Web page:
by Joel Connelly
While advocates say it is high time to wipe out penalties for possession of marijuana, a lively discussion Tuesday night before pro-reform Democrats in the 43rd District showed a fork in the road on the path of reform.
“Initiative 1068 is a marijuana-legalization strategy for Washington state,” said lawyer Douglas Hiatt, an organizer in efforts to put a pro-pot initiative on Washington’s November ballot.
Hiatt, State Sen. Jeanne Kohl-Wells, Seattle City Attorney Pete Holmes and Washington State Supreme Court Justice Richard Sanders shared the dais before 43rd District Democrats on a date — April 20 — that the marijuana reform lobby has adopted as its own.
“It doesn’t give you any regulation, and it doesn’t give you any taxation,” he added. A ballot-bound initiative in California would tax the weed. But Hiatt warned that federal anti-marijuana laws would preempt state taxes and standards, arguing: “The reason it doesn’t provide regulation is because it can’t.”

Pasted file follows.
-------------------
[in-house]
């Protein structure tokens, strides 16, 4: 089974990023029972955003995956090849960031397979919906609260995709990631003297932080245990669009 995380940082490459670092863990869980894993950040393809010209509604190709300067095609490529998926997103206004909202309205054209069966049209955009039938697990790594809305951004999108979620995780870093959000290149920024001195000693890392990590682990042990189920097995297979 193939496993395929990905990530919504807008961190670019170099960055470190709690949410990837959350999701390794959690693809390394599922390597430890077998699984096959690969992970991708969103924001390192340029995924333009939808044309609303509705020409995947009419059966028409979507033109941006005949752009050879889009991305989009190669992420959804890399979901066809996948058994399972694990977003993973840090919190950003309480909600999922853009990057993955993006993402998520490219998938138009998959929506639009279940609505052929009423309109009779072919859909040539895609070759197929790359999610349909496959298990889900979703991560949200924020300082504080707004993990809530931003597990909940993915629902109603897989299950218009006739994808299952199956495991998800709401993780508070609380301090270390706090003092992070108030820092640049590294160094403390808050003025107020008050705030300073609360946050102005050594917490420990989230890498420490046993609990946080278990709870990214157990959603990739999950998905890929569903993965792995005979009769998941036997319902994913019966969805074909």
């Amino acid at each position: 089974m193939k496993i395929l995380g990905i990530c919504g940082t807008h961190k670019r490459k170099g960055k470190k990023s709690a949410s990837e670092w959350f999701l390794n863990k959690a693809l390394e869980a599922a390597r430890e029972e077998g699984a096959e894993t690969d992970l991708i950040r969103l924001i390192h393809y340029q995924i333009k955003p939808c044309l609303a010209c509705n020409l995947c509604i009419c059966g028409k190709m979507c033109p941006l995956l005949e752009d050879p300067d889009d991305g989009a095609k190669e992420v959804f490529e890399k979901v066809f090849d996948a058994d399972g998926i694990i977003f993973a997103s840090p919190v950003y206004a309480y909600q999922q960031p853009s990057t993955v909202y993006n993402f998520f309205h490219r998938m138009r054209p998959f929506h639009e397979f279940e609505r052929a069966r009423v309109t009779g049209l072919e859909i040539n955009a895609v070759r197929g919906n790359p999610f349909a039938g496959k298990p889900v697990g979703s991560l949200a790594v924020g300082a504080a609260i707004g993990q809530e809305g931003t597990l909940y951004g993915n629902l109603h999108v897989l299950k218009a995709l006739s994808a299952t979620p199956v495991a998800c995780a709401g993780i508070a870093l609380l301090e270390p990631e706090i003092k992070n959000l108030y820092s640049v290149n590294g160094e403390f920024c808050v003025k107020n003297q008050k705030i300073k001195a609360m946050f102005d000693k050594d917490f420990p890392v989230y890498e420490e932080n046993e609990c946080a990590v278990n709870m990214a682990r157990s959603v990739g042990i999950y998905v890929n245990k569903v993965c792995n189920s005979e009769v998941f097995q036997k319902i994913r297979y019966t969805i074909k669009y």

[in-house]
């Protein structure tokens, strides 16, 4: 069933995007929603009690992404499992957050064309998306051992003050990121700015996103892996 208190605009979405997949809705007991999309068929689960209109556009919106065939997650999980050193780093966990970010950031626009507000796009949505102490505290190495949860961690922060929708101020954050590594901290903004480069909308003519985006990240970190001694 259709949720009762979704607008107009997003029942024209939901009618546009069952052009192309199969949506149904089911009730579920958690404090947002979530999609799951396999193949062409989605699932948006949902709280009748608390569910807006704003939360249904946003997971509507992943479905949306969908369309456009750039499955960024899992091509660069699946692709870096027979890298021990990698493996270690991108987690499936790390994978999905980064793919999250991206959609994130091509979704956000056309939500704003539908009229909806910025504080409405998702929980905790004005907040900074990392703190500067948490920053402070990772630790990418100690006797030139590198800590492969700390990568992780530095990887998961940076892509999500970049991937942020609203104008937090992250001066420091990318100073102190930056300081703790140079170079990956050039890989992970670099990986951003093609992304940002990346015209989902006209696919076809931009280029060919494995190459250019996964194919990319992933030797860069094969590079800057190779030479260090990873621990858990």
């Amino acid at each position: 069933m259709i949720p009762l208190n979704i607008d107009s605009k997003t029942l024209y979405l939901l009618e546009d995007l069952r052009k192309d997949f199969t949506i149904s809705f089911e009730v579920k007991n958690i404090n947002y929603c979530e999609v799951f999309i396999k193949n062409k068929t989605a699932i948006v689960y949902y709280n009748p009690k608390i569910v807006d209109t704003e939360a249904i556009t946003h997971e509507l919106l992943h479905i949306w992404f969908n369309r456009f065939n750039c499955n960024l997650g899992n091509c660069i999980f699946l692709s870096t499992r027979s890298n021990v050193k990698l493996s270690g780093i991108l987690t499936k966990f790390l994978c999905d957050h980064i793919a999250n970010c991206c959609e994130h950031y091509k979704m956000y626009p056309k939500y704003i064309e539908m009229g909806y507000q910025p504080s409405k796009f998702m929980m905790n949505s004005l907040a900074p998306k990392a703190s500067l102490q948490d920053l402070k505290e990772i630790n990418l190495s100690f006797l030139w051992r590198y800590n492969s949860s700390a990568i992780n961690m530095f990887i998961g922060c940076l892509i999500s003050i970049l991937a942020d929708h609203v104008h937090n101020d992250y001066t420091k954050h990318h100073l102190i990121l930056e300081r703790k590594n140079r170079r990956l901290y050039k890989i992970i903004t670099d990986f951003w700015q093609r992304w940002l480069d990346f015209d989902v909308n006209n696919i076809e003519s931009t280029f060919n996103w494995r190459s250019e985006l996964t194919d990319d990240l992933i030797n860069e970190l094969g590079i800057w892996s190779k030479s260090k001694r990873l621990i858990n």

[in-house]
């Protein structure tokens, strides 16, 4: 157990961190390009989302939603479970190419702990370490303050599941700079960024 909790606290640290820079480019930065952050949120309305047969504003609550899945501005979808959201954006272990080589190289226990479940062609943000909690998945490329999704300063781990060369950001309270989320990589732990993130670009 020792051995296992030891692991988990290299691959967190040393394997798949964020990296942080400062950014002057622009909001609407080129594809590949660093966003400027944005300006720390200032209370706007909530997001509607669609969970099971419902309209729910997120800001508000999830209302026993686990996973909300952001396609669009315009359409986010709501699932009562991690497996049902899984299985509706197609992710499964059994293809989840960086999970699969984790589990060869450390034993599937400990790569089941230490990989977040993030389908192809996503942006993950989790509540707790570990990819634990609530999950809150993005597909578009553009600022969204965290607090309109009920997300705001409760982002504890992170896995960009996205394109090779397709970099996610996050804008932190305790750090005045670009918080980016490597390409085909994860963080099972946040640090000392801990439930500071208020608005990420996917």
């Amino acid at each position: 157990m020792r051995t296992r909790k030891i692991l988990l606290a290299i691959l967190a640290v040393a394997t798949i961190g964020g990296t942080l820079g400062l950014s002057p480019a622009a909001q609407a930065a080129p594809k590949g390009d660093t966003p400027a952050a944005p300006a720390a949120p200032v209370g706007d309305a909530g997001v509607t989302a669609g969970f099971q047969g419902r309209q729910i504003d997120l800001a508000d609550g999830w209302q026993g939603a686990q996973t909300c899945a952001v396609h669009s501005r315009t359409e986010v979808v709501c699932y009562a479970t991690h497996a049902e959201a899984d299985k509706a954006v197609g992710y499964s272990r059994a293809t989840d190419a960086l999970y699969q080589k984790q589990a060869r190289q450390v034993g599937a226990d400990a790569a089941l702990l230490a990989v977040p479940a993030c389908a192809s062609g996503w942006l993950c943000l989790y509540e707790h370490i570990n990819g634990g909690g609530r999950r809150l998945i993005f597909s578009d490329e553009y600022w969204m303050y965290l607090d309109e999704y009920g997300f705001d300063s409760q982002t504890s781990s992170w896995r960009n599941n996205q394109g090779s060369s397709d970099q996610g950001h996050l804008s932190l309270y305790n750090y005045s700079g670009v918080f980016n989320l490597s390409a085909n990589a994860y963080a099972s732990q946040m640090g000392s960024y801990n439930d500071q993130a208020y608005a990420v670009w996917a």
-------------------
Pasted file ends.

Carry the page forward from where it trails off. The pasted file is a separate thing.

Kohl-Wells, D-Seattle, has sponsored legislation to remove criminal penalties for possession of pot for personal use.
But Kohl-Wells was wary of going cold turkey on pot legalization and is not backing I-1068. “I’m not coming out in opposition to this, just staying out of it,” she said.
Kohl-Wells has a point. A nationwide poll, sponsored by The Associated Press and released Tuesday, showed that just 33 percent of Americans support legalizing marijuana while 55 percent remain opposed.
The poll did find a conflicted country. Sixty-one percent support for “medical marijuana,” with nearly 75 percent agreeing that marijuana can be a positive force for easing pain and suffering.
“We don’t have any states that have legalized: To go from nothing to legalization is a really big step,” said Kohl-Wells.
Read the full story: Grass Roots Efforts to Legalize Marijuana